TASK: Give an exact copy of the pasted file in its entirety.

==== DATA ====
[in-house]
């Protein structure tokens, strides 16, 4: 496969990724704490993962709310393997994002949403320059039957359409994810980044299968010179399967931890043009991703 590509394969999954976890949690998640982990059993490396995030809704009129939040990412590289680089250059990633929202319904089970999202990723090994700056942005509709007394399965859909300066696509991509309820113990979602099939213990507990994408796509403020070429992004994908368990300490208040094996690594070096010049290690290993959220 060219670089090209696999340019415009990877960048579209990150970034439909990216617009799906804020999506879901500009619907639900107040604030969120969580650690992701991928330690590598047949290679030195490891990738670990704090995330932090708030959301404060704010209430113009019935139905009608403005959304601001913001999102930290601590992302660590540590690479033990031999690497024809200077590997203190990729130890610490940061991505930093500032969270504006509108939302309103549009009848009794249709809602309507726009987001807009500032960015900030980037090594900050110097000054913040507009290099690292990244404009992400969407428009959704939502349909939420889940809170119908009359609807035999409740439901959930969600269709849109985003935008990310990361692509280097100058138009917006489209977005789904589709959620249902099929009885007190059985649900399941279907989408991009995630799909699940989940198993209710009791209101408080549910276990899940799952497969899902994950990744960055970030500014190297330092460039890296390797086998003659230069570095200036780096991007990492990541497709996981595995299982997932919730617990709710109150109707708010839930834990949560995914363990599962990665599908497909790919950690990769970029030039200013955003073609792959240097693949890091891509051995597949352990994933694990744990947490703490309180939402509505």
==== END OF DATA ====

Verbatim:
[in-house]
């Protein structure tokens, strides 16, 4: 496969990724704490993962709310393997994002949403320059039957359409994810980044299968010179399967931890043009991703 590509394969999954976890949690998640982990059993490396995030809704009129939040990412590289680089250059990633929202319904089970999202990723090994700056942005509709007394399965859909300066696509991509309820113990979602099939213990507990994408796509403020070429992004994908368990300490208040094996690594070096010049290690290993959220 060219670089090209696999340019415009990877960048579209990150970034439909990216617009799906804020999506879901500009619907639900107040604030969120969580650690992701991928330690590598047949290679030195490891990738670990704090995330932090708030959301404060704010209430113009019935139905009608403005959304601001913001999102930290601590992302660590540590690479033990031999690497024809200077590997203190990729130890610490940061991505930093500032969270504006509108939302309103549009009848009794249709809602309507726009987001807009500032960015900030980037090594900050110097000054913040507009290099690292990244404009992400969407428009959704939502349909939420889940809170119908009359609807035999409740439901959930969600269709849109985003935008990310990361692509280097100058138009917006489209977005789904589709959620249902099929009885007190059985649900399941279907989408991009995630799909699940989940198993209710009791209101408080549910276990899940799952497969899902994950990744960055970030500014190297330092460039890296390797086998003659230069570095200036780096991007990492990541497709996981595995299982997932919730617990709710109150109707708010839930834990949560995914363990599962990665599908497909790919950690990769970029030039200013955003073609792959240097693949890091891509051995597949352990994933694990744990947490703490309180939402509505």